Defence witnesses had provided Slater with an alibi, while it was confirmed that he had planned and announced his trip to America long before Miss Gilchrist’s murder.
However, none of this mattered to the jury, who convicted him by a 9-6 majority, with five of the half-dozen reaching a “not proven” verdict.
In May 1909, he was sentenced to death, with the execution scheduled for later that month. But there was an outcry at that decision and his lawyers organised a petition which rapidly gained more than 20,000 signatures: a development which materialised almost a century before the arrival of social media.
Eventually, the Secretary of State for Scotland, Lord Pentland, issued a conditional pardon and the sentence was reduced to life imprisonment.
This later sparked a dissection of the whole Scottish legal system and highlighted the many flaws in the prosecution argument, including the fashion in which Slater was conspicuously contrasted with nine off-duty policemen during a rigged identification parade.
As early as 1910, Scottish lawyer and criminologist William Roughead published The Trial of Oscar Slater, which demolished much of the evidence against the convicted man.
Then, in 1912, Conan Doyle, who had examined the proceedings and concluded that the affair had been “reprehensibly” handled, released The Case of Oscar Slater, a passionate plea for a full pardon which resonated among Sherlockians, but failed to sway the authorities.
In 1914, a detective in the case, John Thomson Trench, provided information which had allegedly been deliberately withheld from the jurors by the police. But he was dismissed from the force and prosecuted on trumped-up charges from which he was eventually acquitted.
Meanwhile, even as the clock ticked and the Great War came and went, along with a General Strike in 1926, the hapless Slater remained incarcerated in the north east of Scotland.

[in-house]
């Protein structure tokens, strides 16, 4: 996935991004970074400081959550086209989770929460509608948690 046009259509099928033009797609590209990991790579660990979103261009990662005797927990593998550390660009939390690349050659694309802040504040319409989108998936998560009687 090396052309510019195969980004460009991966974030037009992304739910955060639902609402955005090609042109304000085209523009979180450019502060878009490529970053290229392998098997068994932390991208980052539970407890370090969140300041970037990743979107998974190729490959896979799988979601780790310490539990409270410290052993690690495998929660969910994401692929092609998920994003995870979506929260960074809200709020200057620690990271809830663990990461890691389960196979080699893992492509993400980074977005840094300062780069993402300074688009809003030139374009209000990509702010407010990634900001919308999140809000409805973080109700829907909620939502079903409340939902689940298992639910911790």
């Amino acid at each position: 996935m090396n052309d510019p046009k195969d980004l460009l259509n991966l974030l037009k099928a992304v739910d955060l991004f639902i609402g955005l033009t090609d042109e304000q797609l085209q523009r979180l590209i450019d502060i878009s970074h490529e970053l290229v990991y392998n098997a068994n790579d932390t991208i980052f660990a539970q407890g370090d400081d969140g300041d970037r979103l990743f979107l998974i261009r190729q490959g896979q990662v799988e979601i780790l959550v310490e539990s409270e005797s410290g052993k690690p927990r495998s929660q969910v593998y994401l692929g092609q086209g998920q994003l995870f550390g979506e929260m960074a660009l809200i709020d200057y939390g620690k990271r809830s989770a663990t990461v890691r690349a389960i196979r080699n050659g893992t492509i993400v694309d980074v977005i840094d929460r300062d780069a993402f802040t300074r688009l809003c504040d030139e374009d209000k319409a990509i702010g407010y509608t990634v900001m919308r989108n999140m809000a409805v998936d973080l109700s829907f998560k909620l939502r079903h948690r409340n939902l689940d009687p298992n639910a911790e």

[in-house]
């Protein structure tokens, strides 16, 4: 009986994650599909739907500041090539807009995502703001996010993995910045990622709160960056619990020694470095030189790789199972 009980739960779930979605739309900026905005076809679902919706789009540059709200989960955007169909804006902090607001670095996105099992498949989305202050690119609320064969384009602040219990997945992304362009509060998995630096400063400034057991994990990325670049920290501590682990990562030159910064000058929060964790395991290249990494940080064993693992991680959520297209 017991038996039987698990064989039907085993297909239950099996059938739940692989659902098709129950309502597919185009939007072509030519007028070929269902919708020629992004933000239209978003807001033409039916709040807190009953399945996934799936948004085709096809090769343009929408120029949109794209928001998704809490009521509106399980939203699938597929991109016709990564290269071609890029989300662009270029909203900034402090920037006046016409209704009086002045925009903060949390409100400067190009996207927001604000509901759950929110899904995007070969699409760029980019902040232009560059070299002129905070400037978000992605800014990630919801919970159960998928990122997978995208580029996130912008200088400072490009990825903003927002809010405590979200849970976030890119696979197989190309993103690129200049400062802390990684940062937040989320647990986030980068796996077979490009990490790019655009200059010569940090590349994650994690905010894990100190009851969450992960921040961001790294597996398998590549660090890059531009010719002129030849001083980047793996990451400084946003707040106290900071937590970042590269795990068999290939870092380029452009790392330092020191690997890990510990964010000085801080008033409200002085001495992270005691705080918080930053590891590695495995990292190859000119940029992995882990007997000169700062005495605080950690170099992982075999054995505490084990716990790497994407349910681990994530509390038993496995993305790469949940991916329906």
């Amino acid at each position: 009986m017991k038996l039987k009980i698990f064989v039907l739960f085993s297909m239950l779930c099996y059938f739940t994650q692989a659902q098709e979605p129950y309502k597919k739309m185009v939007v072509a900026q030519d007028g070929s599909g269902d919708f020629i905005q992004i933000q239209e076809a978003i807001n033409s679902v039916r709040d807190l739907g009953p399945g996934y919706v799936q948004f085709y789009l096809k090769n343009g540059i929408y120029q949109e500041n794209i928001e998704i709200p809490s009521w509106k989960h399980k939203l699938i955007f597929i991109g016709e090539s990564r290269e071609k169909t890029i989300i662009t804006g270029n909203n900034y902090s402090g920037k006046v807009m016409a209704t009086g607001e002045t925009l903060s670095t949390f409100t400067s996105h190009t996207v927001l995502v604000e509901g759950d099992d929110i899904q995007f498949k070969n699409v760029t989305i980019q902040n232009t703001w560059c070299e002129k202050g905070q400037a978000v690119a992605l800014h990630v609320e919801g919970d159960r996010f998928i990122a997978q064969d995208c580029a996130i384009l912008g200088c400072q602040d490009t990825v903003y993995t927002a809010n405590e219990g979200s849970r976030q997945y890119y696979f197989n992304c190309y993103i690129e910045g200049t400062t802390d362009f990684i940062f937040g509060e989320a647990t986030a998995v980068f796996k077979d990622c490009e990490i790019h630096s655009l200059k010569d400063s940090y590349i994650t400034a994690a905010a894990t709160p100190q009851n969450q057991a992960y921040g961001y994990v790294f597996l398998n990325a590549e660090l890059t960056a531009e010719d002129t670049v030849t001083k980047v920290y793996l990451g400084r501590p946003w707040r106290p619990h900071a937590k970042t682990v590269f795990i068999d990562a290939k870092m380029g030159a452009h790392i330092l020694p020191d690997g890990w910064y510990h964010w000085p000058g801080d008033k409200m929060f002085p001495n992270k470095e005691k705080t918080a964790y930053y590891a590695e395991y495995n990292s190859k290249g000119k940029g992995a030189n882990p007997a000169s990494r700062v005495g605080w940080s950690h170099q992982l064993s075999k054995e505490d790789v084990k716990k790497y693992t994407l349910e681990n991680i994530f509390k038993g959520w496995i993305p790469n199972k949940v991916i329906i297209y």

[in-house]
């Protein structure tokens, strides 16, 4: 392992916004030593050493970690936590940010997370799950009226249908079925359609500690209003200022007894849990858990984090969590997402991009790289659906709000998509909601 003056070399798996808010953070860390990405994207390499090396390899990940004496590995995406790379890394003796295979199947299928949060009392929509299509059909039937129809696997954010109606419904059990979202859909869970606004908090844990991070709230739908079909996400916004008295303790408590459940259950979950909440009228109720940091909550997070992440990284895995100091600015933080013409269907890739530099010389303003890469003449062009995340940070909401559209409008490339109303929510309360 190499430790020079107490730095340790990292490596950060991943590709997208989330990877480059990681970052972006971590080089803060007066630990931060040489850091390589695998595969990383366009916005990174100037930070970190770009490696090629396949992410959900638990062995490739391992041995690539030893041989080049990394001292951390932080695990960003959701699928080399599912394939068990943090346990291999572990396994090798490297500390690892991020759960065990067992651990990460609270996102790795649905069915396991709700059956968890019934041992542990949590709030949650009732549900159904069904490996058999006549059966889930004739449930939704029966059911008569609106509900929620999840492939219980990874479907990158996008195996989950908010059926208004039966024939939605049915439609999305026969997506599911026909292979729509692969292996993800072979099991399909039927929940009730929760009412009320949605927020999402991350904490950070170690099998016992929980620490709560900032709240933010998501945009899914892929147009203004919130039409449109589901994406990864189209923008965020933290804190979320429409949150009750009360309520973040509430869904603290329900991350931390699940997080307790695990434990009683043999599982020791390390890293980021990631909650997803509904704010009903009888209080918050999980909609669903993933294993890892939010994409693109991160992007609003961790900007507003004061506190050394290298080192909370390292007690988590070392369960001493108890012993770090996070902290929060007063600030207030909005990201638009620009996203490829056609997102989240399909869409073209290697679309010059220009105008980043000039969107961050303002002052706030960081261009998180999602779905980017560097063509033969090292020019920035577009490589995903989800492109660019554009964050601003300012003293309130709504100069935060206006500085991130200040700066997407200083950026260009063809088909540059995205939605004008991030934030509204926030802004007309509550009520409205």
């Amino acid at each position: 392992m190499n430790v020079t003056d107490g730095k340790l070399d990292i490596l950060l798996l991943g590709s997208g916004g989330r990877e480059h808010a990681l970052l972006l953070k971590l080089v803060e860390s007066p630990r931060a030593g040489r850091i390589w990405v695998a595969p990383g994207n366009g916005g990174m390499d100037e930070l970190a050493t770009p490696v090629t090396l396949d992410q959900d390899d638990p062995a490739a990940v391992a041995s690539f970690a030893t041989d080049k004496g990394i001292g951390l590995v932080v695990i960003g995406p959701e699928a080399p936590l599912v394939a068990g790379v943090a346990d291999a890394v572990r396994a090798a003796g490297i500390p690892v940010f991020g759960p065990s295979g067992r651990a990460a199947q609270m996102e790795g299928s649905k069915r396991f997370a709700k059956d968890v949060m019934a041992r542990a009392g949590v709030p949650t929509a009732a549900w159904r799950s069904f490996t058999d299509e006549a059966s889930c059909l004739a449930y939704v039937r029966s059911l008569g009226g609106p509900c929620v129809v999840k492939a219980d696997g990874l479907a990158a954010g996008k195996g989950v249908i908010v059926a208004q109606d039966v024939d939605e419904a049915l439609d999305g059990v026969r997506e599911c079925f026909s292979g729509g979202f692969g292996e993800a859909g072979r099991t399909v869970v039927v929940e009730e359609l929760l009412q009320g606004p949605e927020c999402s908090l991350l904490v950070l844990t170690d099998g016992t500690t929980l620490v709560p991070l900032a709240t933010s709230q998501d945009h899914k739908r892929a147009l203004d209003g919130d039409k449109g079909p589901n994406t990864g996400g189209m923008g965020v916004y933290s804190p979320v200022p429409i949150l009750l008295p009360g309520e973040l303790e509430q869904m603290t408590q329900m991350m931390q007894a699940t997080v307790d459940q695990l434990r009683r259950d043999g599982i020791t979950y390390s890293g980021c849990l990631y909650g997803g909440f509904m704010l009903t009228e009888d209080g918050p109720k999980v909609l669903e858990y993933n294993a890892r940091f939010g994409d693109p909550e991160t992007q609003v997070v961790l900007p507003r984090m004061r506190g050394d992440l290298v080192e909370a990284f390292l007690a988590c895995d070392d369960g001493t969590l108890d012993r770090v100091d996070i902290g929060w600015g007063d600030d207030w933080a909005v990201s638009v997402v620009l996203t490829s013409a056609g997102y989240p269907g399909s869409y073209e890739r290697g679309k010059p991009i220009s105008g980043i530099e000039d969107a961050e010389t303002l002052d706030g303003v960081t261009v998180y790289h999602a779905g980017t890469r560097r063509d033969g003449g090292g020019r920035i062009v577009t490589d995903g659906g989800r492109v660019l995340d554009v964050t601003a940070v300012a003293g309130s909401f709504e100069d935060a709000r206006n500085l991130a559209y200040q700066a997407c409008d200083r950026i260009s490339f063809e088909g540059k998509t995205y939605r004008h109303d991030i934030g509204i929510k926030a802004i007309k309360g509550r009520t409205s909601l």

The prison itself closed in 2013, but Alex Geddes is the operations manager at the popular Peterhead Prison Museum in the Blue Toon and has methodically studied the Slater story.
He said: “It was a murky episode throughout by the Glasgow police and others who were in authority at the time.
“Oscar Slater’s sentence was changed to ‘penal servitude’ and that is why he was sent to Peterhead which was the only true convict prison in Scotland.
“Prior to Peterhead opening [in 1888], if you were sentenced to penal servitude in Scotland, you would have been sent to England to work or have been shipped off to Australia.
“Oscar pleaded his innocence from the outset and he managed to get a message out to Conan Doyle via another inmate who was released and who slipped the note under his denture plate – the only part of his body which was not searched before his release.
“The maid who initially claimed to have seen Slater leave the flat never appeared at the retrial – no doubt ashamed of the lies she had told.
“Some people thought [the murderer] was the nephew of the heiress, and the family was so wealthy and had connections with the police and the law that they managed to ‘fit up’ Slater, but this was never proved.